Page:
Its genus name, Punica, is a constant reminder that the Phoenicians were the mediators in spreading its cultivation, partly for religious reasons. The plant is a glossy-leaved shrub and the fruit, between an orange and a grapefruit in size, has a thick reddish skin and many seeds. The edible parts are the brilliant red seed pulp and seeds.
The acidic juice of pomegranates is used in Indian cookery; thickened and sweetened it makes grenadine syrup, used in cocktail mixing.
Pomegranate Nutrition Facts: Calories, Carbs, and Health BenefitsTweet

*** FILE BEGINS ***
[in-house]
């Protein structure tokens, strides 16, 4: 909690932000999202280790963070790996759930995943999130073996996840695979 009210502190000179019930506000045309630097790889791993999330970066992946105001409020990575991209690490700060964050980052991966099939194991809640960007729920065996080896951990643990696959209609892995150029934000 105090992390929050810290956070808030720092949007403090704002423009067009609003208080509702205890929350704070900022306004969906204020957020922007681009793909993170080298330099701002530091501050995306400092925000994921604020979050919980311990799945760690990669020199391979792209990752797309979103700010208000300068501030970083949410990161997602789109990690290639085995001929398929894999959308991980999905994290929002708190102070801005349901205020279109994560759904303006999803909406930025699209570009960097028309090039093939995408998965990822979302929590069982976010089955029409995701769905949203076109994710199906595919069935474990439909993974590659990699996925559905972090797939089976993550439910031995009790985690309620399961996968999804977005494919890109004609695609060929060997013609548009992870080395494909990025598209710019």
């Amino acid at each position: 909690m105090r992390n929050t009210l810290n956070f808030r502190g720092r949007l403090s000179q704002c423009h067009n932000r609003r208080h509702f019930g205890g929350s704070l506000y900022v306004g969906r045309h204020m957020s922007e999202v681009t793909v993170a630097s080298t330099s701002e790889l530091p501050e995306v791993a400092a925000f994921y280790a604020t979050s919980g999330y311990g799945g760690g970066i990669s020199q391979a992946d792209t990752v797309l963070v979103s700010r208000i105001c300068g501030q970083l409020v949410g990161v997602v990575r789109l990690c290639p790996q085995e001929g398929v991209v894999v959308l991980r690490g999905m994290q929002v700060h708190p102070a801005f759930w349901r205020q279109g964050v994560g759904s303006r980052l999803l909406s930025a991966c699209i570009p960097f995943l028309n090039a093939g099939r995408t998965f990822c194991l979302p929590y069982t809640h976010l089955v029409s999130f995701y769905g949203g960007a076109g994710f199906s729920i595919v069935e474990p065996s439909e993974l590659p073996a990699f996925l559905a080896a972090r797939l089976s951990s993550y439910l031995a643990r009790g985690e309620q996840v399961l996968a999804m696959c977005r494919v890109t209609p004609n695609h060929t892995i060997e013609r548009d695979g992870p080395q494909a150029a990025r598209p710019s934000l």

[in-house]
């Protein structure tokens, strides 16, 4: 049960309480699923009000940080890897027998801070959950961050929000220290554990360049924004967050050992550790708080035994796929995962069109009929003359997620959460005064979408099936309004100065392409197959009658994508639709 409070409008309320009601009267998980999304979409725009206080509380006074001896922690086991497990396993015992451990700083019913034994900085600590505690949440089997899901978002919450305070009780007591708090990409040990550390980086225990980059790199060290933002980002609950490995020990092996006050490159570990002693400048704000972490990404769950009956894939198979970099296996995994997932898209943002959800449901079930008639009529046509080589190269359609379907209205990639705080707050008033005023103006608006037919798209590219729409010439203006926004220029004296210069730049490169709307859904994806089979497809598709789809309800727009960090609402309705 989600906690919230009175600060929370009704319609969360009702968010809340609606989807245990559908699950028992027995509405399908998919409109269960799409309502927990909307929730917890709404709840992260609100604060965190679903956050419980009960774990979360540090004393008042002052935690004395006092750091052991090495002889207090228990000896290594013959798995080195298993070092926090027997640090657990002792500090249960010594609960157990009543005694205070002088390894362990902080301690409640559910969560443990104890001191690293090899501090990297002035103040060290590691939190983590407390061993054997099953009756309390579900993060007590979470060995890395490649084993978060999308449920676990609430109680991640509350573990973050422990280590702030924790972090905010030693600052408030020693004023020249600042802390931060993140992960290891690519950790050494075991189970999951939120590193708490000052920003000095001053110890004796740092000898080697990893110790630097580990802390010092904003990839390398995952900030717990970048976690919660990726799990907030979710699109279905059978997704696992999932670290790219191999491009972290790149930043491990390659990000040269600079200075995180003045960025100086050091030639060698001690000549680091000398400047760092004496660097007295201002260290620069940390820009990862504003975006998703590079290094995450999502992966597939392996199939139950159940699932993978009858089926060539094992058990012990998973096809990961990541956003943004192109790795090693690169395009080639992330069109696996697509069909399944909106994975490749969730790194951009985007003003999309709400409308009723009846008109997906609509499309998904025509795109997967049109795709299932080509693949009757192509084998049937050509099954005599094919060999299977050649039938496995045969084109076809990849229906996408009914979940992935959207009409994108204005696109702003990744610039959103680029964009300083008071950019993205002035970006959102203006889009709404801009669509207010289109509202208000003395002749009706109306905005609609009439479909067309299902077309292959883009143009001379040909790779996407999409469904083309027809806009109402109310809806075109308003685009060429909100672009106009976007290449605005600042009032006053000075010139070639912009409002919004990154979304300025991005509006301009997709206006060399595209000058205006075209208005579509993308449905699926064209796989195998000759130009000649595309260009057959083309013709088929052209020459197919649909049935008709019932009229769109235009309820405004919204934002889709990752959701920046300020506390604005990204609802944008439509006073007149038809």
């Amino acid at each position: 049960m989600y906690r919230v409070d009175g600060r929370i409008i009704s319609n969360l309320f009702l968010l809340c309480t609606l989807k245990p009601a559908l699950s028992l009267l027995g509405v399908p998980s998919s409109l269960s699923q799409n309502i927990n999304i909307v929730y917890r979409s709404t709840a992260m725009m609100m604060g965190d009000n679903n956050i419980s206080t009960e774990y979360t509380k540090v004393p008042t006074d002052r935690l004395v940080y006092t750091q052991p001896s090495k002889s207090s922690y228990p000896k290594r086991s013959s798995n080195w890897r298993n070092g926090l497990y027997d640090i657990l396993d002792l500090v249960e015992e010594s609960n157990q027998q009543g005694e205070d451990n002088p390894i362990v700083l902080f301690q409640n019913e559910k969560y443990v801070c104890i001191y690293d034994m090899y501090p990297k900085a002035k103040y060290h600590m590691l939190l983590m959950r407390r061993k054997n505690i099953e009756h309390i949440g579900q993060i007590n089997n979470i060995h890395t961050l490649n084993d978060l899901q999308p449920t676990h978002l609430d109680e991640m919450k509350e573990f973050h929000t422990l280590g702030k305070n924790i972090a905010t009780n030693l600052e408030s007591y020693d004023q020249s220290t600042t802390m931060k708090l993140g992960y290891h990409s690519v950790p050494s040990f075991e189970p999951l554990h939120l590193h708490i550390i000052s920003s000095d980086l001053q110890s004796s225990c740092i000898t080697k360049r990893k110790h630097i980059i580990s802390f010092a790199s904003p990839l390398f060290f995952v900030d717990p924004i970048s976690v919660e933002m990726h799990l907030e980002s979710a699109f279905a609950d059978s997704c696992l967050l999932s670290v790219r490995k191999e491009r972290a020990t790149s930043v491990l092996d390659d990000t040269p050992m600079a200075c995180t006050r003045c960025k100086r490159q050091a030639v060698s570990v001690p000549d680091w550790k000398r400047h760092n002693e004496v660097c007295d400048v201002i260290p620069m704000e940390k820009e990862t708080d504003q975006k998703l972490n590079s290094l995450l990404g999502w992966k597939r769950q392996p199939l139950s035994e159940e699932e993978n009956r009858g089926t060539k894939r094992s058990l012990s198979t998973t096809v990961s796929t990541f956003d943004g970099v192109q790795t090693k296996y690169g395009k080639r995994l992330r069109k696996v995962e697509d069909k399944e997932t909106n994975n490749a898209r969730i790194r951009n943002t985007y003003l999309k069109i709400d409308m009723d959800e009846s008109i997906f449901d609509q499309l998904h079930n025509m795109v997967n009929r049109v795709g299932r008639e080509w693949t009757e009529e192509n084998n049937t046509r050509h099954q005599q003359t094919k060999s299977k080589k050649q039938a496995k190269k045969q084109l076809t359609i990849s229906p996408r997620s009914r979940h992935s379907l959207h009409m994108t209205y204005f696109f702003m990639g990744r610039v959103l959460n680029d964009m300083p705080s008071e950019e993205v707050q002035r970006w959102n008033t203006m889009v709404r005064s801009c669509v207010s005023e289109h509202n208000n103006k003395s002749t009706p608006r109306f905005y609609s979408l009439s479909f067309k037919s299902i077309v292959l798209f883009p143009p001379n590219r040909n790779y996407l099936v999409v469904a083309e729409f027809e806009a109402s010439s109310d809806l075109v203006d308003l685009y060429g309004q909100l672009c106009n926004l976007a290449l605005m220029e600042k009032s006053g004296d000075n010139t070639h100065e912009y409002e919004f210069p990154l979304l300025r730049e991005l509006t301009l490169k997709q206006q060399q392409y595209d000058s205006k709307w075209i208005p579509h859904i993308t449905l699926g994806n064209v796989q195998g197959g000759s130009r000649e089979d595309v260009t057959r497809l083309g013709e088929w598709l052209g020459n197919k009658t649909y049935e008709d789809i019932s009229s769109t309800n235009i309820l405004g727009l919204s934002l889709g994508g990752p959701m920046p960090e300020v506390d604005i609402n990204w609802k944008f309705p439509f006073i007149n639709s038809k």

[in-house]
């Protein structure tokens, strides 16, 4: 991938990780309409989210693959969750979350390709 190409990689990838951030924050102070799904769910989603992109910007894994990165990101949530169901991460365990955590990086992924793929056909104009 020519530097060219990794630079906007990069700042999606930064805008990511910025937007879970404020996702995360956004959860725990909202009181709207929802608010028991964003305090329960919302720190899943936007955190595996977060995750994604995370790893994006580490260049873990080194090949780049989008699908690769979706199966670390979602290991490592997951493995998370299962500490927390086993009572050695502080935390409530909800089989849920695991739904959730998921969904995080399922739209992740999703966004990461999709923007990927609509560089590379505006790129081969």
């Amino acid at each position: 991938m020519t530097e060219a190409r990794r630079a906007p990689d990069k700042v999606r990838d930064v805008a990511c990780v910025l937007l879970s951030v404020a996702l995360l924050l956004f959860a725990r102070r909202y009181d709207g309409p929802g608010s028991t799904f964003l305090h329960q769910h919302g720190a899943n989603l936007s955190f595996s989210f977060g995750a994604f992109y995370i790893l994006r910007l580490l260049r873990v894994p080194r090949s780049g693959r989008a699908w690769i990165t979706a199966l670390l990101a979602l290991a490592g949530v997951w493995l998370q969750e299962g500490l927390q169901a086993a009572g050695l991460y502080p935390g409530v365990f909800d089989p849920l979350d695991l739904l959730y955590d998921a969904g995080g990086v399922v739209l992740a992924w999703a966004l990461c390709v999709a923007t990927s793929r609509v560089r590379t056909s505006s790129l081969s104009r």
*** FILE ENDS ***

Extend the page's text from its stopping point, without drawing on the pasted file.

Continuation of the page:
Pomegranate is about 77.93% water, 18.7% carbohydrates (including 13.67% sugar and 4% dietary fiber), 1.67% protein, and 1.17% fat. One pomegranate will give you with 52.734 grams of carbohydrates. It is equal to 40.56 percent of the 130 grams of carbohydrates you need on a daily basis, according to the Institute of Medicine (US). That same in a 100 gram amount, pomegranate supplies 83 calories and is a good source of Vitamin K1 (phylloquinone) (18.22% DV) and Vitamin C (ascorbic acid) (13.6% DV). So if you have pomegranate in your diet, it helps your body to stabilise blood clots and heal wounds faster, regulate concentration of calcium in the blood, retent of episodic memory (in older people) and it is effective against excessive bleedingosteoporosis by regulating calcium levelshigh cholesterol level. In addition it contains a moderate amount of Copper (17.56% DV).